Book Review: The Birth of Loud

This book chronicles the birth of the solid-body electric guitar in great detail, working through the intertwined lives and connections between the main actors that led to the birth of guitar classics such as the Gibson Les Paul and SG models as well as Fender Telecaster and Stratocaster.

The research that went into the book was enormous, which is aptly demonstrated by filling a good 1/3 of the content with references. I red this on Kindle, so I don‘t know if the last third of the book was possibly printed in small print, but on the Kindle, I was a bit irritated by finding the book end at 60%.

While I’m griping: it turned out that the book did include photographs, but these were kept to a section after the main book was finished. I don‘t know why this was done this way - possibly to save on production costs by putting all the grayscale pages together. It is really too bad, as a number of them would have been great to reference while reading the text (such as the photo of a guitar built by Paul Bigsby).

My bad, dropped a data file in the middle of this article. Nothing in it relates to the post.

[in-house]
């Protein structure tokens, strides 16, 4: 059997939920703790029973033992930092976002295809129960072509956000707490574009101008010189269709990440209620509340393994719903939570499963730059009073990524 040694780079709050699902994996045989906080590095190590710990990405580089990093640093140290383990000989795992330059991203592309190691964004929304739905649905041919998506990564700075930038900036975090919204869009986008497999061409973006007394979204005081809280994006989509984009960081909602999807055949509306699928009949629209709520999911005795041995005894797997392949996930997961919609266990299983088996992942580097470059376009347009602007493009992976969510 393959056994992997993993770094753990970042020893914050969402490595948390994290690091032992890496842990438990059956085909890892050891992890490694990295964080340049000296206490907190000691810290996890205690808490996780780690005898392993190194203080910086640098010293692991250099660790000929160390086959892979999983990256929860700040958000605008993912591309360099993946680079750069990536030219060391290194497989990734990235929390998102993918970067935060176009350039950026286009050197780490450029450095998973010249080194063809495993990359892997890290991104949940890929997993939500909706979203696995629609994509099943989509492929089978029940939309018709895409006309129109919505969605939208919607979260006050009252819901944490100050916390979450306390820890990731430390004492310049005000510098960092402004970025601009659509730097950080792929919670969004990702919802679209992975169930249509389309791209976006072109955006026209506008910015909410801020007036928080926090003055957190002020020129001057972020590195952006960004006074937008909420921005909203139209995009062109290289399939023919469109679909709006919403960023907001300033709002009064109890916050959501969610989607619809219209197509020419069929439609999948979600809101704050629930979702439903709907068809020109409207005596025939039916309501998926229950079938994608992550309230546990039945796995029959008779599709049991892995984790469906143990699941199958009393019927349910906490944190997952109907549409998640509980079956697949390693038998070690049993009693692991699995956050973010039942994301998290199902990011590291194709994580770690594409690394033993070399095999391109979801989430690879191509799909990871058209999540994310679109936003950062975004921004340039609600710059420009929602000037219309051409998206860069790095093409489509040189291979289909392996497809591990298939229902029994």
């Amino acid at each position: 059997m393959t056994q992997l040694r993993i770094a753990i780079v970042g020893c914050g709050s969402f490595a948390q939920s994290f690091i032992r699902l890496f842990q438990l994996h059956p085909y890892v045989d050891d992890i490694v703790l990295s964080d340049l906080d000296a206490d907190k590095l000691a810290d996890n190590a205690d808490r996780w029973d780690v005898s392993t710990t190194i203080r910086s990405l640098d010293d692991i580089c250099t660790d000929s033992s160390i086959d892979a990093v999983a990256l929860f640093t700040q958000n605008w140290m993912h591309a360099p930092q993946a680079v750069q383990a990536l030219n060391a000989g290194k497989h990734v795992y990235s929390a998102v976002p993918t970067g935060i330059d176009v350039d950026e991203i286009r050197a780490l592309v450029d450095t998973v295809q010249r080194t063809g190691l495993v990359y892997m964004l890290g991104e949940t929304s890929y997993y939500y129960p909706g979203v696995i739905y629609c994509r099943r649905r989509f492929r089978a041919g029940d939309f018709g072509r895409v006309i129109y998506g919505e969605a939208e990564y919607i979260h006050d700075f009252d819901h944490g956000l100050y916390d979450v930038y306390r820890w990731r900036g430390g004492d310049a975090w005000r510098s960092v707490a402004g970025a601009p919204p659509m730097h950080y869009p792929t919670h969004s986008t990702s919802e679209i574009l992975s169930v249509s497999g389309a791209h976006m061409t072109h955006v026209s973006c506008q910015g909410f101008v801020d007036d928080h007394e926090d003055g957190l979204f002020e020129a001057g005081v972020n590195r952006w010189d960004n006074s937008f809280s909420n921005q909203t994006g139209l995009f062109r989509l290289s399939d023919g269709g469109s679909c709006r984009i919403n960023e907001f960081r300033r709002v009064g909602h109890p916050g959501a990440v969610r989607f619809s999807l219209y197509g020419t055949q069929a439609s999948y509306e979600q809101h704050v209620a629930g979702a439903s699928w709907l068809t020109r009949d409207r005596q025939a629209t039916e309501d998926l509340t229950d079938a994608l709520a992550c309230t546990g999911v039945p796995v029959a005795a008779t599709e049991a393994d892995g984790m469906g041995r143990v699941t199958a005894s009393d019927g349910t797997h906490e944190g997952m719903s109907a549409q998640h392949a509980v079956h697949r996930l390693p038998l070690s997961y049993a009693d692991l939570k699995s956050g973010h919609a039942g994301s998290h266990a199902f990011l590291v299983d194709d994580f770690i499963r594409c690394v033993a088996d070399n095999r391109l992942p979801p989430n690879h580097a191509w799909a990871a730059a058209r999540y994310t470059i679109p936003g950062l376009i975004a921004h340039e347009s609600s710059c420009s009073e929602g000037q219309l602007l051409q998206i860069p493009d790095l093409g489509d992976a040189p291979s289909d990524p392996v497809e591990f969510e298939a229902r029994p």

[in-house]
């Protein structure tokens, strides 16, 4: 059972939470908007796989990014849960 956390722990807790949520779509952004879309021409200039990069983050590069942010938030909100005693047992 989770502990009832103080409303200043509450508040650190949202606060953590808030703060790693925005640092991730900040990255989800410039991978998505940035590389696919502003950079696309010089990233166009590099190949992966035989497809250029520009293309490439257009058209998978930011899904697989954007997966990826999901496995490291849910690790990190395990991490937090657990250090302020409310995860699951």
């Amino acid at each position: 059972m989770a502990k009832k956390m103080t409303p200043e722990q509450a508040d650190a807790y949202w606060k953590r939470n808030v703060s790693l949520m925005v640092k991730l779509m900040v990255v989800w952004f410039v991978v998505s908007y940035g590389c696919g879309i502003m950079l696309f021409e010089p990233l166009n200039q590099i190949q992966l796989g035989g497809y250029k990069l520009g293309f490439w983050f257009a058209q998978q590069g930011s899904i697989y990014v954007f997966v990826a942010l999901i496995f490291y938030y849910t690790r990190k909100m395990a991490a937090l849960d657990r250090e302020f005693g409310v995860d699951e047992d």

Also, while the book goes into extreme detail about the ideas behind models like the Telecaster and Stratocaster, but other Fender models, like the Jazzmaster or the Duo-sonic seem to just pop into existence - it would have been nice to dedicate at least a little text passage to their design path, even if they - to this day - are in another popularity universe compared to the Tele or Strat.

Other than that, the book is an absolute must-read for anyone that is a guitar buff or interested in the history of the solid-body electric guitar. It was very well written, a real can‘t-put-this-down.
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